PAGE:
d. Six or more palmoplantar keratoses

 2) Two or more major criteria, one of which must be macrocephaly or Lhermitte-Duclos disease

 3) One major plus three minor criteria

 4) Four minor criteria

Adapted from MESTER, 2014.


The definitive treatment of LDD is surgical resection with decompression of the posterior fossa by total or subtotal tumor removal. Complete resection of the tumor is difficult due to the impossibility of clearly defining its margins.[19] [20] In the largest series published to date, Jiang et al[19] evaluated 18 patients with LDD. Complete resection was possible in 9 of the 17 operated patients, and there was no recurrence in the late follow-up. Cowden syndrome was diagnosed in 11 of these 18 patients. Despite the degree of resection (partial or subtotal), the outcome is favorable, and recurrence is rare.[19] [20]

In the second largest published series, Wang et al[20] evaluated 12 patients, and a complete resection was achieved in 3 patients. Only one recurrence was reported. In cases of asymptomatic patients incidentally diagnosed by MRI, conservative management may also be assumed.[21] [22] The real effectiveness of posterior fossa irradiation therapy is unknown. However, assuming the non-neoplastic etiology of LDD, irradiation is unlikely beneficial, and, therefore, it is not recommended—even in subtotal resections.[19] [23]

Moreover, in the histopathological examination, which is the gold standard for diagnosis, the white mass atrophy and the granular cell layer thickening can be observed.[2] [6] The absence of the Purkinje, the laminar cytoarchitecture destruction of the cerebellar cortex, and the presence of hypertrophic and dysplastic neurons in the internal granular layer are common findings. On the other hand, the absence of mitotic activity, necrosis, and endothelial proliferation indicate the benign nature of the lesion.


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Conclusion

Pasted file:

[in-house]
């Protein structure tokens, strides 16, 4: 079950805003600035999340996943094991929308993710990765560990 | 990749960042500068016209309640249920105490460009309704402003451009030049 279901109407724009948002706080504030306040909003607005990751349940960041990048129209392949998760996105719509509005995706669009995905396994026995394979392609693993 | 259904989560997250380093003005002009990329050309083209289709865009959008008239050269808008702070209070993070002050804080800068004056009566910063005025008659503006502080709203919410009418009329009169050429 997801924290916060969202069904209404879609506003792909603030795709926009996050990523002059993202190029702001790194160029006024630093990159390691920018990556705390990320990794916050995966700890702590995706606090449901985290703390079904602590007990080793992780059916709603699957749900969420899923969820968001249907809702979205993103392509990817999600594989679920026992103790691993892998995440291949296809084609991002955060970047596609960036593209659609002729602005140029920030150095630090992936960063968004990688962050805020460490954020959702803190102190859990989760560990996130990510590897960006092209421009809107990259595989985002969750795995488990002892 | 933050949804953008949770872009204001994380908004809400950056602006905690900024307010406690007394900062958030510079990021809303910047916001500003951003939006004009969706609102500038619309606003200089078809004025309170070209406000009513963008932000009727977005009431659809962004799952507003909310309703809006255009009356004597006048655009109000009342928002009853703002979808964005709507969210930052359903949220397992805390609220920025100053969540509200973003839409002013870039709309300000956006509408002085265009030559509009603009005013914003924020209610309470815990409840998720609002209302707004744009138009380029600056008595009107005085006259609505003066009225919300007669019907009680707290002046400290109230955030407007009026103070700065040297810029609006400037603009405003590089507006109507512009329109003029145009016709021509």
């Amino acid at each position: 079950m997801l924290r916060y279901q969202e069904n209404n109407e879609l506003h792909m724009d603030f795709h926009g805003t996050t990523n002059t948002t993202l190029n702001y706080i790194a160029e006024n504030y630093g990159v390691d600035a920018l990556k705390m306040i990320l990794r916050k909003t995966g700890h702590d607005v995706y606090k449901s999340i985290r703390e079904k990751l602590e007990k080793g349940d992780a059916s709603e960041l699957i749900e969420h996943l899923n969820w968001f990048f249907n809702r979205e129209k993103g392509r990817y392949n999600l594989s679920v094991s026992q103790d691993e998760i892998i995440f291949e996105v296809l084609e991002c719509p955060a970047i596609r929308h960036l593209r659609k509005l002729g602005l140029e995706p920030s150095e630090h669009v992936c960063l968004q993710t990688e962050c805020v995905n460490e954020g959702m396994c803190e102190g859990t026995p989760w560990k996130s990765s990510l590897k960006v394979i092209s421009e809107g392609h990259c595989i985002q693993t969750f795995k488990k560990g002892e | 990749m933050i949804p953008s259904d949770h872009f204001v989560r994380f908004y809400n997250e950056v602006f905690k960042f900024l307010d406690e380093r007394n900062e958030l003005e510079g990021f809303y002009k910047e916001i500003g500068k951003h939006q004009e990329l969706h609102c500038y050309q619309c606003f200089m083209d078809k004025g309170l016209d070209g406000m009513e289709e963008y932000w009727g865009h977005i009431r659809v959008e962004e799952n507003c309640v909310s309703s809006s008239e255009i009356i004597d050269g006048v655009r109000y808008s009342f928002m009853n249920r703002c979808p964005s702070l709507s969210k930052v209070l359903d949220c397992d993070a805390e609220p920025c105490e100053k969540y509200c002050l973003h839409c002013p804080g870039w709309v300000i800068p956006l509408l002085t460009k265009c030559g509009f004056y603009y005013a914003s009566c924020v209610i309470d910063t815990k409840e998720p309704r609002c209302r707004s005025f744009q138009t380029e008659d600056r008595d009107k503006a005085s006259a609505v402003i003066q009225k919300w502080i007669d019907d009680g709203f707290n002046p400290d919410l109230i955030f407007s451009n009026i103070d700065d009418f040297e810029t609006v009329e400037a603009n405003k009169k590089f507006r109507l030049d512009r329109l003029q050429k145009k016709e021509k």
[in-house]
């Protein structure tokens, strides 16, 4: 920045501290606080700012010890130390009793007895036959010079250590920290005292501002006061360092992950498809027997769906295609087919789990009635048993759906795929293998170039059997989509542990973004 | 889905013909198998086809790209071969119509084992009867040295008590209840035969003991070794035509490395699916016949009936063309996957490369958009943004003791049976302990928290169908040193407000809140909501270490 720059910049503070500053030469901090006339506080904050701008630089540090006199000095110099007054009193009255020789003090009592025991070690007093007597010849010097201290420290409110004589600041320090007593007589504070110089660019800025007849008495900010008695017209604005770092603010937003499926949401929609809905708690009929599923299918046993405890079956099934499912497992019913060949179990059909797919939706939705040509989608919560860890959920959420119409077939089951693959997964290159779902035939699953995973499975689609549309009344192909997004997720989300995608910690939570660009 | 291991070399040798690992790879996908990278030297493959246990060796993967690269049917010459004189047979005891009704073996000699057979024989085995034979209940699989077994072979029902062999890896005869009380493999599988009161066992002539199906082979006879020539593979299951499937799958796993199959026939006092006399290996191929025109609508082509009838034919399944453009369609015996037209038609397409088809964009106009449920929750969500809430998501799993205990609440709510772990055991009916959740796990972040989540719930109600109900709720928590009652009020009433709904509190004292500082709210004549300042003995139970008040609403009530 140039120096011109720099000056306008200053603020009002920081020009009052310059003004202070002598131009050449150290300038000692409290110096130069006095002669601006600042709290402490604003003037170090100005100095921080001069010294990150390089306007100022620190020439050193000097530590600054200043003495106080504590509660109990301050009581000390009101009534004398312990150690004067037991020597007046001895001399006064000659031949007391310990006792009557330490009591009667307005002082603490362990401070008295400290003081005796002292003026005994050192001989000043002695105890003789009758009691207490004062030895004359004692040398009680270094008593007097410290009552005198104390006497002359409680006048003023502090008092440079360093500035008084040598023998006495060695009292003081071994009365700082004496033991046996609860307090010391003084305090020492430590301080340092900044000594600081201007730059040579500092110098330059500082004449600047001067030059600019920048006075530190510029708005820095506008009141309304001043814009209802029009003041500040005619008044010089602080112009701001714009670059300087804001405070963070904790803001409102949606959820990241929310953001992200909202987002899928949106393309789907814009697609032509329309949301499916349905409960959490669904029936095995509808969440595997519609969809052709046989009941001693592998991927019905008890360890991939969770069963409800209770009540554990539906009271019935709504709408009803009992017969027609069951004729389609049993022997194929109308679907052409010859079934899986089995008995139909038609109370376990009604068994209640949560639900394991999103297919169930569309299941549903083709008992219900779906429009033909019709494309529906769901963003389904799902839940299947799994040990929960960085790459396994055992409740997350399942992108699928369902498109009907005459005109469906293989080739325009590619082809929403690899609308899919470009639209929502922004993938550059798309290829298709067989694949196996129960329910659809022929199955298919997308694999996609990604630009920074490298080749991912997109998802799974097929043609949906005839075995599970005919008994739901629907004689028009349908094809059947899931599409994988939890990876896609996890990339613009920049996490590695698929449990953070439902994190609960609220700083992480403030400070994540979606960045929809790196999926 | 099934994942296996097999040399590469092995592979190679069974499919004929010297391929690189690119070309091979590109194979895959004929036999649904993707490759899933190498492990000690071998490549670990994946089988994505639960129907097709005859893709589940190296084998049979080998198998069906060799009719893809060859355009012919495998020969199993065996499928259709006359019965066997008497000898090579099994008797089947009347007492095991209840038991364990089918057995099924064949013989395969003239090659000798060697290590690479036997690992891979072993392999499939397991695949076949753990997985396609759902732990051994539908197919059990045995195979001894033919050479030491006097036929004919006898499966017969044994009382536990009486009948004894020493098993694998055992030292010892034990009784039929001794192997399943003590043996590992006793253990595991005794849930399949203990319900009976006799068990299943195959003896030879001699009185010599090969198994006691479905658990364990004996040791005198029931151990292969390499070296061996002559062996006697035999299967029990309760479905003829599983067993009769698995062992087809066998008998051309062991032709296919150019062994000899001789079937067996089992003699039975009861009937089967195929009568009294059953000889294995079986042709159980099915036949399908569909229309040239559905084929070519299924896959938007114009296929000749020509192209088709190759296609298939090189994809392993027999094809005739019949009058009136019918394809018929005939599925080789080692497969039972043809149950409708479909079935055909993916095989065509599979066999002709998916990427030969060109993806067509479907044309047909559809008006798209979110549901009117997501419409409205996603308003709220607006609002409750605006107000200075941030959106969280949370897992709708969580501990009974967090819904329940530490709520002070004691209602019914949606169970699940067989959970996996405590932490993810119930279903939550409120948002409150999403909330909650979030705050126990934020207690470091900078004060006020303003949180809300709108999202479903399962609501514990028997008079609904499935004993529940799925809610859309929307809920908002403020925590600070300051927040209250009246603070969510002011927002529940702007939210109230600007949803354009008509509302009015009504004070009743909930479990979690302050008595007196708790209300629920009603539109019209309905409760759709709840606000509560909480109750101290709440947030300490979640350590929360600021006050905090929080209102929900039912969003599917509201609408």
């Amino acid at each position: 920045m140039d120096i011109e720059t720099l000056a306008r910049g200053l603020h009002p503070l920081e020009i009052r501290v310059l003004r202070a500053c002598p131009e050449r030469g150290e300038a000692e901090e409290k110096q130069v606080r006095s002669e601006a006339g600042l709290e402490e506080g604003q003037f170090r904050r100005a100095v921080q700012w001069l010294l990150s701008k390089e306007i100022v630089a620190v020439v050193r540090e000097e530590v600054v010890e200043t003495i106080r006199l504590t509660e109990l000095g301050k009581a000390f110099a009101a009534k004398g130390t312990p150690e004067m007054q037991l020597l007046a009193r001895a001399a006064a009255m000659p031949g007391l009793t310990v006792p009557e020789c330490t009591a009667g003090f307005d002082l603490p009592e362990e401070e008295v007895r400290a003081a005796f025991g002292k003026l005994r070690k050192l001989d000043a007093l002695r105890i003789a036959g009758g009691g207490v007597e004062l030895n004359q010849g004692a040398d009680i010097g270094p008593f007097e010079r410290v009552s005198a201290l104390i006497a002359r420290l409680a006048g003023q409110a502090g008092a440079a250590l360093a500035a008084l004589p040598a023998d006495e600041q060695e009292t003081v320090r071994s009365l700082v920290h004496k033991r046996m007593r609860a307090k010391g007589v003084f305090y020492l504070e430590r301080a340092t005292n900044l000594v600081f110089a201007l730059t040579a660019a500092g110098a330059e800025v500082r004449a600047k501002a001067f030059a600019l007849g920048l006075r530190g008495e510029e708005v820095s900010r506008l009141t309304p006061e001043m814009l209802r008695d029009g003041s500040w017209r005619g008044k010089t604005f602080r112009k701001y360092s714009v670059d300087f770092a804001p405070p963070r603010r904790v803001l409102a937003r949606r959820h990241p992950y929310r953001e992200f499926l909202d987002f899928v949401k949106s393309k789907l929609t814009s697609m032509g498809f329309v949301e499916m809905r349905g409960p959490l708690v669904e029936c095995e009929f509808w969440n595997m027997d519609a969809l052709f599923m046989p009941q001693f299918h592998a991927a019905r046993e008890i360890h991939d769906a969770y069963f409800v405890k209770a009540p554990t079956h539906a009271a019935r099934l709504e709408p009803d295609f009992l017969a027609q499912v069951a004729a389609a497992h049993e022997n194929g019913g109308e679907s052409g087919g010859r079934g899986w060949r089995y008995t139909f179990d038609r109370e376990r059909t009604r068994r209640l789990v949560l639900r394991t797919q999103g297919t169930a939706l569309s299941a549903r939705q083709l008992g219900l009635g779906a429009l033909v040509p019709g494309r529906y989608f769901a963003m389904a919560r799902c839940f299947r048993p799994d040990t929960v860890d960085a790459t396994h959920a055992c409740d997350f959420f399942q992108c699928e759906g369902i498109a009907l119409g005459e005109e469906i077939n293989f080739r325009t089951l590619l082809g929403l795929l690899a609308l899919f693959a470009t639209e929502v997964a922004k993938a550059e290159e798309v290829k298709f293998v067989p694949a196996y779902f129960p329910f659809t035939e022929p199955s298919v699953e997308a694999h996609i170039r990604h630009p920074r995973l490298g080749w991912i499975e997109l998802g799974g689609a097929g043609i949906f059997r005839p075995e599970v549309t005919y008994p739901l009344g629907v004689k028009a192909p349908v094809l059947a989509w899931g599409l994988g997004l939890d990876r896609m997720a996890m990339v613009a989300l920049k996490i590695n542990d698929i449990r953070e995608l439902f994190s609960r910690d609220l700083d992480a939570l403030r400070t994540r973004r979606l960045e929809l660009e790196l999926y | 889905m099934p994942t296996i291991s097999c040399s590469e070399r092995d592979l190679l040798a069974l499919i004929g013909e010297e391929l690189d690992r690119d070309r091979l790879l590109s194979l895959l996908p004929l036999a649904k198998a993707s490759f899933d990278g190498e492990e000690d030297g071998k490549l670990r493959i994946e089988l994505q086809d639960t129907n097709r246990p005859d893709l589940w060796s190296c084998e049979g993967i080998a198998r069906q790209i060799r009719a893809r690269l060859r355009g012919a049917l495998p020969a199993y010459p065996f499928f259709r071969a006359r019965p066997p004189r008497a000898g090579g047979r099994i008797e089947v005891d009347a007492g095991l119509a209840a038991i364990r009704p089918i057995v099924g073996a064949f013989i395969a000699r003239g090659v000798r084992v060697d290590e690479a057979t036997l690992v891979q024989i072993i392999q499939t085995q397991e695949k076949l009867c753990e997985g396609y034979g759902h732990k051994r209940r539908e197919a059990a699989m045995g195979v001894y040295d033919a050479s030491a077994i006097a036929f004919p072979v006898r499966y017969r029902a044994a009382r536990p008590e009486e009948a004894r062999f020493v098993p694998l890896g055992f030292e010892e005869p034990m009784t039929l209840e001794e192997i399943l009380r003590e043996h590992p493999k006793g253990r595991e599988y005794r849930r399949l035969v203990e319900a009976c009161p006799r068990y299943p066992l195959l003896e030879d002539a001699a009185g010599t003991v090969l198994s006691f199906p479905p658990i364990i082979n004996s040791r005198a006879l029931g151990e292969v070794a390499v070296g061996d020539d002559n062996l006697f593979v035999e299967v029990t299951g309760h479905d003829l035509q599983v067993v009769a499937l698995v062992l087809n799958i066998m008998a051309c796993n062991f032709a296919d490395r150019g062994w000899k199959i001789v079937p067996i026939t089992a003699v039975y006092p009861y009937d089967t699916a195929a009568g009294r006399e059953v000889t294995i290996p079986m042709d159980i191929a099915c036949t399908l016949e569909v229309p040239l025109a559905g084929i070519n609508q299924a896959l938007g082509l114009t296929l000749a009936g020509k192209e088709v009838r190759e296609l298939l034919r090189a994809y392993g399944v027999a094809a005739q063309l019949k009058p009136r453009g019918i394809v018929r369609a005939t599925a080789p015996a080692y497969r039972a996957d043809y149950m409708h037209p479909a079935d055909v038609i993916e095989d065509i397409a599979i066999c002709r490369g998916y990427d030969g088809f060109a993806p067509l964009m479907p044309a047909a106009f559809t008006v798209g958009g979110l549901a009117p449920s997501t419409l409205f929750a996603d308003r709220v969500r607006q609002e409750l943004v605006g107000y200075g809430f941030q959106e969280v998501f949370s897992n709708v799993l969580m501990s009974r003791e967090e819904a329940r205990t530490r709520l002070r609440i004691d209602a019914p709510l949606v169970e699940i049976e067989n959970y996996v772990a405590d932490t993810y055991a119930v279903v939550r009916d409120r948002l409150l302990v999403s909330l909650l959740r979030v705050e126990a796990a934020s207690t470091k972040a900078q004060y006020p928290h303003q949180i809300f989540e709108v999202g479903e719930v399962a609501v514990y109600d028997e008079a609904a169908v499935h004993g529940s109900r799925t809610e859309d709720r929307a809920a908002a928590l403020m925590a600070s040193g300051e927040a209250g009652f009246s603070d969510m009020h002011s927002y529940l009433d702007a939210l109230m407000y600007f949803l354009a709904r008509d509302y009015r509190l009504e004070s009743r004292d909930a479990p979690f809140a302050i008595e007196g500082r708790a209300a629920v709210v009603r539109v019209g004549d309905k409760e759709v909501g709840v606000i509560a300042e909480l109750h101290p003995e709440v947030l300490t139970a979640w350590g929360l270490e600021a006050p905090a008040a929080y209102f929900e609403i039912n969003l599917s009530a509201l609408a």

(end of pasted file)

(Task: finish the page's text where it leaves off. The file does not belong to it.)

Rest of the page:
Lhermitte-Duclos disease is considered a rare cause of progressive headache, associated with cerebellar symptoms. When it comes to preoperative diagnosis, the T2-weightened MRI, which can demonstrate the classical “tiger-striped” pattern, is the preferential exam. The definitive diagnosis, nonetheless, is histopathological, and it results from the demonstration of a laminar cytoarchitecture destruction, as well as from the presence of hypertrophic and dysplastic neurons in the internal granular layer, and the absence of the Purkinje cell layer. The treatment can be either surgical or not. While tumor resection is recommended for all symptomatic patients, a conservative management may be considered for incidentally diagnosed asymptomatic patients. Physicians must remember to search the association with CS, which justifies a regular follow-up of the patient due to the risk of developing malignant lesions in other organs, such as the breast, the colon, and the thyroid.


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Conflict of Interest

The authors declare that there is no conflict of interest.



  
Zoom Image
Fig. 1 Magnetic resonance imaging shows a non-contrasting expansive lesion in the right cerebellar hemisphere, with lamellar areas of intense hyposignal and isosignal in T1 with gadolinium (A). In T2 (B), the hyposignal and hypersignal bands reveal the striated pattern, referred to as “tiger-striped” sign, which is classically described in the cases of Lhermitte-Duclos disease.
Zoom Image
Fig. 2 Histopathological examination of the tumor (hematoxylin and eosin staining, original magnification of 200x). A and B: Polygonal cells with pleomorphic and cytoplasmic broad, eosinophilic nuclei, placed diffusely associated with vacuoles. C: normal glial cells of the same patient.